2) the fact that this prophecy was definitely fulfilled in ahaz’ day,
    3) the fact that Jesus was indeed not named immanuel, and
    4) the greek meanings of the word fulfill.

    it’s seems to me that my assumption is a safe one.  but, yes, i can’t claim to know exactly what matthew believed.  i do know, though, that he was a very poor writer if he misused the word ‘fulfill’ in every one of the situations that he claimed a double fulfillment—which your definition of ‘fulfill’ would require.

    “Why do you so badly want this prophecy to have come true in Ahaz’s time?”

    it’s not that i want it to have come true.  it’s that it did come true.  you can read about it in 2 kings.  even later in chapter 7 of isaiah we get more details about the prophecy—details that don’t fit Jesus.

    “And why do you have such a focus on symbolism, especially if the passage does not imply symbolism?”

    i only focus on symbolism (a second fulfillment of the prophecy) because the matthew passage implies symbolism.  matthew calls Jesus immanuel even though that’s not his name.  that’s symbolism.

    “For example, the prophecies about the fall of the kingdom of Israel and the fall of Judah.”

    but scott, the prophecy in isaiah 7 IS one of the ones you listed above.  it IS a prophecy about the fall of the kingdom of israel.  and it comes true.  and we read about it in the bible.  the virgin with a son named immanuel is simply a sign of assurance that God is with judah—a sort of deposit on the whole assyria will destroy israel thing.  because you don’t ever read about this kid, you want to say the prophecy didn’t come true?  the point was that the armies would be defeated, not that there would be some kid with a certain name—that wouldn’t have spoken to the situation at hand.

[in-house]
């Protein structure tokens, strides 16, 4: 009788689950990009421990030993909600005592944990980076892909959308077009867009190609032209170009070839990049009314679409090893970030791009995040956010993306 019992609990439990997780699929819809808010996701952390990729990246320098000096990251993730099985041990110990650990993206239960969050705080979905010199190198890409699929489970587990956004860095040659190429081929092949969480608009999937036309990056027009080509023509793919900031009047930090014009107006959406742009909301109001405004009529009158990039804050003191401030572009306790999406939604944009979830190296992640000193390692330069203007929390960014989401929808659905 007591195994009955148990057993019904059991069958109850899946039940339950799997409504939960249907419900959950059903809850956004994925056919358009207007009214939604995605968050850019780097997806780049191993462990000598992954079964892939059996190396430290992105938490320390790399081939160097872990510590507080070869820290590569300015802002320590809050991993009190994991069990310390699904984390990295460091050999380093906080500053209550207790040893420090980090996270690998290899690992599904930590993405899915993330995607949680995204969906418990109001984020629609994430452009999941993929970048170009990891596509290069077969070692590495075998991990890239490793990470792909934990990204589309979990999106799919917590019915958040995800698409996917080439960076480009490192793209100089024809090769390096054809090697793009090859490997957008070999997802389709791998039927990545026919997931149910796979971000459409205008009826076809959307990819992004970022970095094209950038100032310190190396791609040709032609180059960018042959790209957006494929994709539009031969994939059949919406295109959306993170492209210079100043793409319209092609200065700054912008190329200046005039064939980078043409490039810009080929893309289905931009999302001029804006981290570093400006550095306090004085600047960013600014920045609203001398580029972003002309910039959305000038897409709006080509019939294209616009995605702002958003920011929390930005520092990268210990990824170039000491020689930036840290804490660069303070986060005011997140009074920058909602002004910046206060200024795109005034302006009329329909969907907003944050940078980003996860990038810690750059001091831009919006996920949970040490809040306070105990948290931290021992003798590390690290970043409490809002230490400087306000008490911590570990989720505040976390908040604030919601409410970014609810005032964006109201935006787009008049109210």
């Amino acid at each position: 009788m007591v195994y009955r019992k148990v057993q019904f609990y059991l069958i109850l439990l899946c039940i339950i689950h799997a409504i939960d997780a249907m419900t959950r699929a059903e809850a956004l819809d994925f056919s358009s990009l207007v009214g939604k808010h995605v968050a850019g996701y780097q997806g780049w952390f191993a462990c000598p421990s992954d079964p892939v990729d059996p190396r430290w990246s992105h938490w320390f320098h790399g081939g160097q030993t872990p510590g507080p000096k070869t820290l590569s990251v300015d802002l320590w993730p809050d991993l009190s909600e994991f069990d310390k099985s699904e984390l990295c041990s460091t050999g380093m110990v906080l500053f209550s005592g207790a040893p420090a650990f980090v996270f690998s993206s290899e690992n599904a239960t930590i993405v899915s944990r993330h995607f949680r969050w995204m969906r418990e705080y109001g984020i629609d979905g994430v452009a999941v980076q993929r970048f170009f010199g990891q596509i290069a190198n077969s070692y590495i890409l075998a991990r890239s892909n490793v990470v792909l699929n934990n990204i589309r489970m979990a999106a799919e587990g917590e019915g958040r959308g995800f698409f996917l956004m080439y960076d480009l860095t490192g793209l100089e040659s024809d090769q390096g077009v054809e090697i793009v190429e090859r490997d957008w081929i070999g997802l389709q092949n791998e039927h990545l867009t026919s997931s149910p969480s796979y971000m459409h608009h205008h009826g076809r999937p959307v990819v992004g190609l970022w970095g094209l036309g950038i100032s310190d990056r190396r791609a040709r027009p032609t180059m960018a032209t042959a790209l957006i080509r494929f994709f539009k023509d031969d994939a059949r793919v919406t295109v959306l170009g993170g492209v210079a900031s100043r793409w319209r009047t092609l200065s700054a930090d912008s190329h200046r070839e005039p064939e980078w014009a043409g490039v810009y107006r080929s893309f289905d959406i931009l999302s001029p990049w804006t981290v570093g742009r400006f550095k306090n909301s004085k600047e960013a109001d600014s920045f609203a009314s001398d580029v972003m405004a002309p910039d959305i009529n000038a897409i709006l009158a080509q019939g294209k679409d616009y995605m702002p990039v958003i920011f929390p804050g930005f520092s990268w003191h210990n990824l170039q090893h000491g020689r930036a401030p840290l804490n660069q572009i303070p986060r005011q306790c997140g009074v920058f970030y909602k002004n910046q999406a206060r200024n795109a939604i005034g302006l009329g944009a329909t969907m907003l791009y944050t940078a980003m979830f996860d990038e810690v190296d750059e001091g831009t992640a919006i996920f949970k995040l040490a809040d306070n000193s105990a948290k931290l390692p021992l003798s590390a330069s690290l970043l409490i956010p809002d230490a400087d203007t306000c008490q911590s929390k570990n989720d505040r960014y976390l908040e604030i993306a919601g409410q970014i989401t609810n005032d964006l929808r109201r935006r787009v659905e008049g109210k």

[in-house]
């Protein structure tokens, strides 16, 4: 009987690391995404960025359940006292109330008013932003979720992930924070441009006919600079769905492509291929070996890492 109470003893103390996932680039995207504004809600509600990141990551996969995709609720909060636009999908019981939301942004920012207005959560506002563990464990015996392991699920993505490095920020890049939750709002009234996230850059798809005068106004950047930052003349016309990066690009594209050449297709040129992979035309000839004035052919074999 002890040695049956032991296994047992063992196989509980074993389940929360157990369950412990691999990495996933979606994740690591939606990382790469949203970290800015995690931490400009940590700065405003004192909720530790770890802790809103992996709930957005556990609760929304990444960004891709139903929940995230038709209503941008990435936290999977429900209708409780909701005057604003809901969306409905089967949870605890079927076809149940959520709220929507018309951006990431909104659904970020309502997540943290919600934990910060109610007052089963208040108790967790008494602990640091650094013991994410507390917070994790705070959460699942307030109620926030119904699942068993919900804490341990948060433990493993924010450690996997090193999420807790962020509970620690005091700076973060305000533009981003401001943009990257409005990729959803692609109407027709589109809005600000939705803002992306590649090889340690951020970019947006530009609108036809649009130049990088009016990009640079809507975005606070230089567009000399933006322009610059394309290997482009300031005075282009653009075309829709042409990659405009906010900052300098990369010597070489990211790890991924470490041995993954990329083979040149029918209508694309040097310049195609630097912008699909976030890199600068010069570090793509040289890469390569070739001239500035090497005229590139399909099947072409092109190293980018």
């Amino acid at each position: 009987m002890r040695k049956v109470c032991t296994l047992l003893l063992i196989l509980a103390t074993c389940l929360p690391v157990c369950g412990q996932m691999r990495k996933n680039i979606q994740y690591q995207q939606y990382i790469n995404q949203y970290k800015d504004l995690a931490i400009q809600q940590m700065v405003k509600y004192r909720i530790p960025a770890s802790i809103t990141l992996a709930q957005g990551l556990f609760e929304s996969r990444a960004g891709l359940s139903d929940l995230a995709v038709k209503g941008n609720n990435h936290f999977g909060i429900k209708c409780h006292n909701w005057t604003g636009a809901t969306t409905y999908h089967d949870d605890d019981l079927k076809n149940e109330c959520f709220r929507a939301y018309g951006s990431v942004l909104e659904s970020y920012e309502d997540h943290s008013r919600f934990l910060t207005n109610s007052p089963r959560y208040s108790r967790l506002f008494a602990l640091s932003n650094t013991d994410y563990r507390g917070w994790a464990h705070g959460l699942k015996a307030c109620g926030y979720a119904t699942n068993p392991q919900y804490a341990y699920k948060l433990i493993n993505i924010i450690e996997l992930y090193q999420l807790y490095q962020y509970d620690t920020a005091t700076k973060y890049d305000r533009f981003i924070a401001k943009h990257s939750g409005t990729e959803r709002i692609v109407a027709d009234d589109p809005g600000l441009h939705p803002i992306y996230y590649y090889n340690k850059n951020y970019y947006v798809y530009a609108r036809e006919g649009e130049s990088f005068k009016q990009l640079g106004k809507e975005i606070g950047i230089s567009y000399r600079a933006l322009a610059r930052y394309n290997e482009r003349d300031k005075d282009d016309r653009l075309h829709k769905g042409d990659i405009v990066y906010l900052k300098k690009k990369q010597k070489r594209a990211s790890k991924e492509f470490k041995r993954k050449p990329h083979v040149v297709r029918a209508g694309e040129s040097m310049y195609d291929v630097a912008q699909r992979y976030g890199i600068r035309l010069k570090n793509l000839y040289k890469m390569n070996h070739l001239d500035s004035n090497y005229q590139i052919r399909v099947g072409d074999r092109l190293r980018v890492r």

and if it’s so important that every part of each prophecy is named in the bible, then:
    - where do you find Jesus named immanuel? 
    - where do you find Jesus eating curds and honey? 
    - where do you find assyria destroying the northern kingdoms in Jesus’ lifetime?

    and, scott, you still haven’t told me why it’s so important that this prophecy wasn’t fulfilled in the time of ahaz?  its seems the majority of the proof is on that side of things.  why do we need it to be otherwise?  or what do you read in isaiah 7 that would lead you to believe it is otherwise? 

    because the only ties between this prophecy and Jesus are the word ‘virgin,’ the fact that God is indeed with us, and the fact that matthew quoted this passage in his gospel—but he also quotes lots of other prophecies that have clearly already been fulfilled once.  so what makes you lean towards your interpretation?  is it not just that this is the interpretation you’ve always been taught?

  • Scott

    Scott August 29, 2010

    I do not believe that the prophecy was fulfilled in the time of Ahaz, because Isaiah 7:14 was not for Ahaz’s time.

    I read through 2 Kings 16 and 2 Chronicles 28. Yes, ultimately Syria and Israel (Ephraim) were driven off by Assyrian and according to Unger’s Bible handbook that was 732 BC. A very short time after Ahaz began his reign, with some time of overlap with his father Jotham.

    What an odd way for the Isaiah 7:14 to be fulfilled though—if we go with what you were saying. Ahaz had to go and bribe Assyria to come and drive off the Kingdom of Israel (they did not conquer them yet—that comes many years later, after Pekah’s reign) and to drive off Syria. What did Ahaz use to bribe Assyria? Valuable items from the Temple of God. But no mention that any of this was done in fulfillment of any prophecy. Even Pekah’s death is not stated as being part of any prophecy (2 Kings 15). Look at the life of Jeroboam, his disobedience cost him a legacy and the prophecy of that was given to him, and later on in 2 Kings, it is told to us that the prophecy was fulfilled.

    Why is this important? Because it is what Matthew wrote while under Holy Spirit inspiration. Why did he write it? Because the Holy Spirit inspired him to.